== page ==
155 reputation
8
bio website
location United States
age 26
visits member for 3 years, 3 months
seen Dec 15 at 6:21

Oct
31
comment Probability (X >Y) when X and Y have the same distribution?
"Let Y be the next day after X" - i.e. Y = X + 1 (mod 7). The only way that X + 1 > Y is if X = 7. Basically, you're reasoning isn't wrong, it's just that you misread the question. I do this all the time.
Sep
25
awarded  Commentator
Sep
20
answered For what value of K is the following identity
Aug
1
comment Confused by definition of an open set in “All the Mathematics You Missed”
That's what I thought, but I am not nearly confident enough of a reader to say "that's wrong". Thanks.
Aug
1
asked Confused by definition of an open set in “All the Mathematics You Missed”
Apr
16
awarded  Critic
Mar
26
awarded  Popular Question
Jan
9
accepted Average proportion for proportions with different denominators
Jan
9
accepted Limit of $1/x^2$ - Apostol 3.2, Example 4
Oct
29
awarded  Tumbleweed
Oct
22
asked Average proportion for proportions with different denominators
Apr
23
awarded  Scholar
Apr
23
accepted Proof that $\int_1^x \frac{1}{t} dt$ is $\ln(x)$
Feb
15
comment Proof that $\int_1^x \frac{1}{t} dt$ is $\ln(x)$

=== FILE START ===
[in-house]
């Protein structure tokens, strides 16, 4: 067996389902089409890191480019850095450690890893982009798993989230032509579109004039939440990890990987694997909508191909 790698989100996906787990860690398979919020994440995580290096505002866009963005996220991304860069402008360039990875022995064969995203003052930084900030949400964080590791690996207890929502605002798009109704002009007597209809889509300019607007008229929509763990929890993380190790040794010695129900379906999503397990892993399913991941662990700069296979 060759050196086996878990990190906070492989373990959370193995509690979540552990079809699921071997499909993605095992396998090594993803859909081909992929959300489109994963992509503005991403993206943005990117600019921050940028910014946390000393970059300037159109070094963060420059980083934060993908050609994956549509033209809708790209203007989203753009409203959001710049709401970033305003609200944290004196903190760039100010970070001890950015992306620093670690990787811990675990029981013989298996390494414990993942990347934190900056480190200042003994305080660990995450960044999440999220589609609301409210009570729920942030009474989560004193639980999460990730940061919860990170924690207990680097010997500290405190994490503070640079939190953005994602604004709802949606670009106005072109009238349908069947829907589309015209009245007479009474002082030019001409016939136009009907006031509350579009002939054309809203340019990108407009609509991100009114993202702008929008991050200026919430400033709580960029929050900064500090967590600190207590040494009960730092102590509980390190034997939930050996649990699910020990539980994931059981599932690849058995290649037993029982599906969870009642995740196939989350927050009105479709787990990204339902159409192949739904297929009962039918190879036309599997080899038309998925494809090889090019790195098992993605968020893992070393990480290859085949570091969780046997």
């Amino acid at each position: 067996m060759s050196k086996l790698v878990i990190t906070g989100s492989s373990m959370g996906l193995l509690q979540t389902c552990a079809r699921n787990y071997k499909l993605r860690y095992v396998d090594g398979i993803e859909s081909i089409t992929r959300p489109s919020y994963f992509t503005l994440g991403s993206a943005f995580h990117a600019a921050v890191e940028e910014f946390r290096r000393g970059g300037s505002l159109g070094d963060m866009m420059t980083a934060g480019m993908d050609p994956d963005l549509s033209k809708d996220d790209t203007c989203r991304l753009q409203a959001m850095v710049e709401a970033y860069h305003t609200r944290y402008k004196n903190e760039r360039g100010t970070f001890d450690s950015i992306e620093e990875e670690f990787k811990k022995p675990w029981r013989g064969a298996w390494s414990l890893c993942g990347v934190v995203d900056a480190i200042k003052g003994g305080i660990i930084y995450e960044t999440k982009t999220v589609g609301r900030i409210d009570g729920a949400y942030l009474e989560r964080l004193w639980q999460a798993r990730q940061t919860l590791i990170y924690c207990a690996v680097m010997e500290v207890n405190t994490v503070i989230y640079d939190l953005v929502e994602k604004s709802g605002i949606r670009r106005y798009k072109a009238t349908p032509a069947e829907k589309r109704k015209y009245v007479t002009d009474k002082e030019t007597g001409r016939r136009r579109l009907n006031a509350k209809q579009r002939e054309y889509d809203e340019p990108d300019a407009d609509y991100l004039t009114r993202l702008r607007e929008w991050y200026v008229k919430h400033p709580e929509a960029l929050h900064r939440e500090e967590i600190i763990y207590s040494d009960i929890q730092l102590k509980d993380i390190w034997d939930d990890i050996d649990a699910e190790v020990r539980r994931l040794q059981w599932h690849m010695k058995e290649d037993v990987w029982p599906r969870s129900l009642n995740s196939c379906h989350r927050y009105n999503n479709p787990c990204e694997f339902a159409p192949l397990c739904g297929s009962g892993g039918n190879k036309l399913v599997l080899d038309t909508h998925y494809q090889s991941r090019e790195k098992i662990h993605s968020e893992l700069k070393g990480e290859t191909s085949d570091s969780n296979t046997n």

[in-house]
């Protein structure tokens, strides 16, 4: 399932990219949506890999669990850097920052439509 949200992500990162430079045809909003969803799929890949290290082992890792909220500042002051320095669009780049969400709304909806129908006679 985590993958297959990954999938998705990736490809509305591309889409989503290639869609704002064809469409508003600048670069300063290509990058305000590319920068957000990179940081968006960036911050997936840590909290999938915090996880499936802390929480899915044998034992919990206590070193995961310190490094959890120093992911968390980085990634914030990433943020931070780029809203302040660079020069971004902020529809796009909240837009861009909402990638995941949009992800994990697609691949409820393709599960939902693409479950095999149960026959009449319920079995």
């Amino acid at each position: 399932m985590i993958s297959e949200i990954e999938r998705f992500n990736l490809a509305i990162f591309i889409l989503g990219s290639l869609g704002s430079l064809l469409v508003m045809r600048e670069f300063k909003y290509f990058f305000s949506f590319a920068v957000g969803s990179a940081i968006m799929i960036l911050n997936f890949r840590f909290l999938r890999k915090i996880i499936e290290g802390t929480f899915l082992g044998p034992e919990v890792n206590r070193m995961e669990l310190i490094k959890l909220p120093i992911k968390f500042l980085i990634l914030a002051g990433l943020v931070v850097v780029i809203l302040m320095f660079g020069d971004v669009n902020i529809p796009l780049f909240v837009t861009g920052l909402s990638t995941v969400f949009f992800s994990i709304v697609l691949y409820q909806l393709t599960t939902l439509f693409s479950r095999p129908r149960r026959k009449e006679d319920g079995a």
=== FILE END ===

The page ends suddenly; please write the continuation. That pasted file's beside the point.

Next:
@BrianM.Scott Yeah, sorry. I looked through and I couldn't find it, but once gingerjin gave a proof I recognized it. I was too impatient, is all. Thanks anyways!
Feb
15
comment Proof that $\int_1^x \frac{1}{t} dt$ is $\ln(x)$
Thank you. This is a really clear explanation!
Feb
15
comment Proof that $\int_1^x \frac{1}{t} dt$ is $\ln(x)$
@JonasMeyer I'll see if I can find something about $e^u$. Maybe that will help me understand this.
Feb
15
comment Proof that $\int_1^x \frac{1}{t} dt$ is $\ln(x)$
@HenningMakholm Apostol's "One Variable Calculus". If there is a proof, I'm missing it.
Feb
15
revised Proof that $\int_1^x \frac{1}{t} dt$ is $\ln(x)$
edited body
Feb
15
asked Proof that $\int_1^x \frac{1}{t} dt$ is $\ln(x)$
Nov
29
comment Limit of $1/x^2$ - Apostol 3.2, Example 4
Oh! I think I get it. Any neighborhood N(0) will contain points such that 0<x<{1\over A+2}, and for those points f(x) > A+2. You can't get around that, no matter what δ you choose. What makes me sure that I get it is that now I don't understand why I didn't see that in the first place.